Miss Hazel and the Rosa Parks League by Jonathan Odell
ISBN: 9781940210025 (hardcover)
ISBN: 9781940210049 (paperback)
Publication date: February 4, 2015
Publisher: Maiden Lane Press

Set in pre-Civil Rights Mississippi, Miss Hazel and the Rosa Parks League is the story of two young mothers, Hazel and Vida one wealthy and white and the other poor and black who have only two things in common: the devastating loss of their children, and a deep and abiding loathing for one another. Embittered and distrusting, Vida is harassed by Delphi’s racist sheriff and haunted by the son she lost to the world. Hazel, too, has lost a son and can’t keep a grip on her fractured life. After drunkenly crashing her car into a manger scene while gunning for the baby Jesus, Hazel is sedated and bed-ridden. Hazel’s husband hires Vida to keep tabs on his unpredictable wife and to care for his sole surviving son. Forced to spend time together with no one else to rely on, the two women find they have more in common than they thought, and together they turn the town on its head. It is the story of a town, a people, and a culture on the verge of a great change that begins with small things, like unexpected friendship.

Two women in 1950s Mississippi have seemingly little in common. One is a white upper-middle-class white woman born in poverty. The other is a black woman living in abject poverty. On the surface it doesn’t appear that these two women could have anything in common, but looks can be deceiving. Miss Hazel and the Rosa Parks League is the story of an unlikely friendship borne out of despair during a turbulent era.

Vida Snow led a somewhat glorious and sheltered life for a black child growing up in the 1950s in Mississippi. She was doted on by her father and treated like a princess. All that changed one evening in her fourteenth year of life. She was brutally raped. Vida ends up a mother before she turns fifteen and is devoted to her child Nate. Unfortunately for Vida and her son, the sheriff is willing to do anything to ensure his “child” is never exposed to the powers that be (namely his father-in-law). Vida eventually suffers one more indignity at the hand of her rapist and the father of her child, the loss of that child. The indignities are heaped on the Snow family when her father, the local minister, is accused of helping the NAACP, branded a militant, and ostracized by blacks and whites alike.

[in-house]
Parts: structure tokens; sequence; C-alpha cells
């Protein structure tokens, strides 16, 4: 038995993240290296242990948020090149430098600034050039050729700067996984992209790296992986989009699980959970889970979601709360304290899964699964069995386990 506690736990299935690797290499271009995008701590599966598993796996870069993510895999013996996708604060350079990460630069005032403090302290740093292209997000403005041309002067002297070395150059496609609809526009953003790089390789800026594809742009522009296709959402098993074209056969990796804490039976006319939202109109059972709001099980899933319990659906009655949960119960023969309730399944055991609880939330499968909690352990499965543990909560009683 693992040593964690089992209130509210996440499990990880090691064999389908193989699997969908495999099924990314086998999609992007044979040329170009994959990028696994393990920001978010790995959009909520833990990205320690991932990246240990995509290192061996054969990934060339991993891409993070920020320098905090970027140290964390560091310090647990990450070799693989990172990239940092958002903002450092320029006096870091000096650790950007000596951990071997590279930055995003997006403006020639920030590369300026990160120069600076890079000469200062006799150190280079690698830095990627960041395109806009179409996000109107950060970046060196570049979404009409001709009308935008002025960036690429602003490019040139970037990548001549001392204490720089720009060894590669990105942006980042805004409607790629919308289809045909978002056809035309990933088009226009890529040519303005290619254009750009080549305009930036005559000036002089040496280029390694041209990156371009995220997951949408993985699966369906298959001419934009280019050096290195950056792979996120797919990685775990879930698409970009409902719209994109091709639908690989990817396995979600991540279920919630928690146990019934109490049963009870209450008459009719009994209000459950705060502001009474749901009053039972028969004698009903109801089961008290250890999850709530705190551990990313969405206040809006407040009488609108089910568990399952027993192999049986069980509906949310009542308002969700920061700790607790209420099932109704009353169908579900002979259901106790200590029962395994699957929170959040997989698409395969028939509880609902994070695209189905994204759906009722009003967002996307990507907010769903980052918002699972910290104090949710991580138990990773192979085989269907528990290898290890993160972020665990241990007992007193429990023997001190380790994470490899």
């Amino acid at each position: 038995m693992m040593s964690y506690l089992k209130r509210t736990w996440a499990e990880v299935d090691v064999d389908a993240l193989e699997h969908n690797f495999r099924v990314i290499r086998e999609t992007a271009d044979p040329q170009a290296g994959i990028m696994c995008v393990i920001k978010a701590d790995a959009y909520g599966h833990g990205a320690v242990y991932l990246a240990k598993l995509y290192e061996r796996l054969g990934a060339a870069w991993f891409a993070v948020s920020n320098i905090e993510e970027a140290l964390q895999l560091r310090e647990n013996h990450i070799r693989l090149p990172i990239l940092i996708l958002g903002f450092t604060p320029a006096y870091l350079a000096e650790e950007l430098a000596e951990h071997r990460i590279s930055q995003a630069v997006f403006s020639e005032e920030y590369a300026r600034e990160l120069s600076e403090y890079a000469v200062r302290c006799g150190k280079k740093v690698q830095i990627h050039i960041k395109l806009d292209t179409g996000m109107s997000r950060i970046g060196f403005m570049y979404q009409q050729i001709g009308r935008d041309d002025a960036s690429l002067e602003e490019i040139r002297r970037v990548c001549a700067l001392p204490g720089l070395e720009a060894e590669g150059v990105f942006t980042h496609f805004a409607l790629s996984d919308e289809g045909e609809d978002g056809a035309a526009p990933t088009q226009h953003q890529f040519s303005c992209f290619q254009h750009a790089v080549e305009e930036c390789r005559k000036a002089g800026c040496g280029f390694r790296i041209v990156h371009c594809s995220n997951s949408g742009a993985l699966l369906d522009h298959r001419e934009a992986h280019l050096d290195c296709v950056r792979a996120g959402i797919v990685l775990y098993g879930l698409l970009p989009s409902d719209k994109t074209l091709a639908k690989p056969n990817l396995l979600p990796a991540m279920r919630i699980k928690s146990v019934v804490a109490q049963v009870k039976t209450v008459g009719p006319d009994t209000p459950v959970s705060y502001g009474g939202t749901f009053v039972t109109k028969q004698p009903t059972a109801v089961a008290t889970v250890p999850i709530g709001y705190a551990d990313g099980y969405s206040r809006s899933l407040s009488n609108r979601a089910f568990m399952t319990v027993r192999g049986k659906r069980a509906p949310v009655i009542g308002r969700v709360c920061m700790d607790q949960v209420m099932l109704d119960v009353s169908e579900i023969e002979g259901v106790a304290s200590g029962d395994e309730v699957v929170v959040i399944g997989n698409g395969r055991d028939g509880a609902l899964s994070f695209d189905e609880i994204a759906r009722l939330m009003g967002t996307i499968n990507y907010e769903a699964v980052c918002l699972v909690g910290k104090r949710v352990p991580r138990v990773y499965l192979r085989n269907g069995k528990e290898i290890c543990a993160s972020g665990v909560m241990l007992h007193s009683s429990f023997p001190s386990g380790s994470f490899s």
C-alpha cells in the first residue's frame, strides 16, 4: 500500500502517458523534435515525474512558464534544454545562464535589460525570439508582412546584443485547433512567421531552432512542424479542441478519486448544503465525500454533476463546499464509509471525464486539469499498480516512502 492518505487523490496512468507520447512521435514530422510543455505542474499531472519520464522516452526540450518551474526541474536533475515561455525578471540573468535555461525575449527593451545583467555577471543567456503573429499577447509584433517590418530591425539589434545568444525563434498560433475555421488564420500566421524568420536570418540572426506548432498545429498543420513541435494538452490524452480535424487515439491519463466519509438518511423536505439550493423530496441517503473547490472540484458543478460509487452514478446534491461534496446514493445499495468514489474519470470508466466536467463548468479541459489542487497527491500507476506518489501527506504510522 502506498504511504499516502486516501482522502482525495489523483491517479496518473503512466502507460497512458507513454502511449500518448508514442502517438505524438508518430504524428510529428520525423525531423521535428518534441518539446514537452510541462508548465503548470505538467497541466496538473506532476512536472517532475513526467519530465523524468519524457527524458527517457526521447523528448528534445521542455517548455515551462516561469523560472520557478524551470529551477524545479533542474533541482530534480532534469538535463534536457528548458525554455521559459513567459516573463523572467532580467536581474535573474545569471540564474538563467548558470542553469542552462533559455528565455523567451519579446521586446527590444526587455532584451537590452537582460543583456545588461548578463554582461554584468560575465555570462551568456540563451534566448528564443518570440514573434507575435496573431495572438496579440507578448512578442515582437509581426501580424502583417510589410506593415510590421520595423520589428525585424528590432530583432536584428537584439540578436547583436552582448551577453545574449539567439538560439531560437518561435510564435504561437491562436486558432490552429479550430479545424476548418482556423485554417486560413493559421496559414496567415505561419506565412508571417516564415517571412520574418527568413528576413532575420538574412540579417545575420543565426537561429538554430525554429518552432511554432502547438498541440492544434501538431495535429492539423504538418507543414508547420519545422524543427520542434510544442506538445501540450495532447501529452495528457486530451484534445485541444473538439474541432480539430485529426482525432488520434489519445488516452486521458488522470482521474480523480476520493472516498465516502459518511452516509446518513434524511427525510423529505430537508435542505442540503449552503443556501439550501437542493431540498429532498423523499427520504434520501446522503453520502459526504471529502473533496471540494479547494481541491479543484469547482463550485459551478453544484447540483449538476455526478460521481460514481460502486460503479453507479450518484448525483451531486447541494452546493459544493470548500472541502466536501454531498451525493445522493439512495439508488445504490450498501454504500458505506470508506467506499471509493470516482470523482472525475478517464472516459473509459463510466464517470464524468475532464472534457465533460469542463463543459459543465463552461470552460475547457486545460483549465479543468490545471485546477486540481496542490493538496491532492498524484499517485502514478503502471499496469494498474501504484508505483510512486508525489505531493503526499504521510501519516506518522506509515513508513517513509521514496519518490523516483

Hazel Ishee Graham was one of fourteen children born into a poor farming family. She worked hard to remake herself into a beauty and was determined to live a life better than the way she was raised. After marriage and the birth of two sons, Hazel is overwhelmed by her familial responsibilities. She doesn’t know how to cook and isn’t sure she knows how to raise children. Hazel doesn’t have perfect grammar and doesn’t quite fit in with the other women in town. The only thing she is good at is driving around town and looking good. It isn’t long before Hazel begins to seek solace in alcohol and driving. After the death of her youngest son, her desperation peaks. Hazel’s husband isn’t quite sure how to deal with the situation and hires a maid, Vida to see to it Hazel is taken care of (meaning medicated and kept away from alcohol). The only thing that Hazel and Vida have in common is they have both lost a child and that neither one is quite sure where they belong in a system that subjugates women to their husbands and societal rules and mores. When the story of Rosa Parks filters down to Mississippi, the Rosa Parks League (a small group of Black domestics) is born. This small group of Black women, with the assistance of one white woman, begins to fight for the right to vote and endures scorn, ridicule, and humiliation after humiliation.

It would be easy to say that Miss Hazel and the Rosa Parks League is a bit like The Help. Don’t get me wrong there are similarities (black domestic help and white women who hire the help), but the similarities are purely superficial in my opinion. Mr. Odell has provided a story that deals with racially inequality but this is ultimately a story about survival and friendship. Both Vida and Hazel overcome seemingly insurmountable hurdles in their lives: poverty, the loss of a child, and more. Both Vida and Hazel are victims of the society they live in and it doesn’t really matter that one is white and the other black. I found Miss Hazel and the Rosa Parks League to be an intriguing story and one that pulled me in from the first page to the last. I actually read the entire story in one afternoon and simply refused to put the book aside until I was finished. (Yes it is that good.) There are parts of this story that will bring a tear to your eye, parts that will make you laugh, and parts that will make you cringe. I strongly urge everyone to read Miss Hazel and the Rosa Parks League, not because of the subject matter or themes, but because it is simply one fantastic read.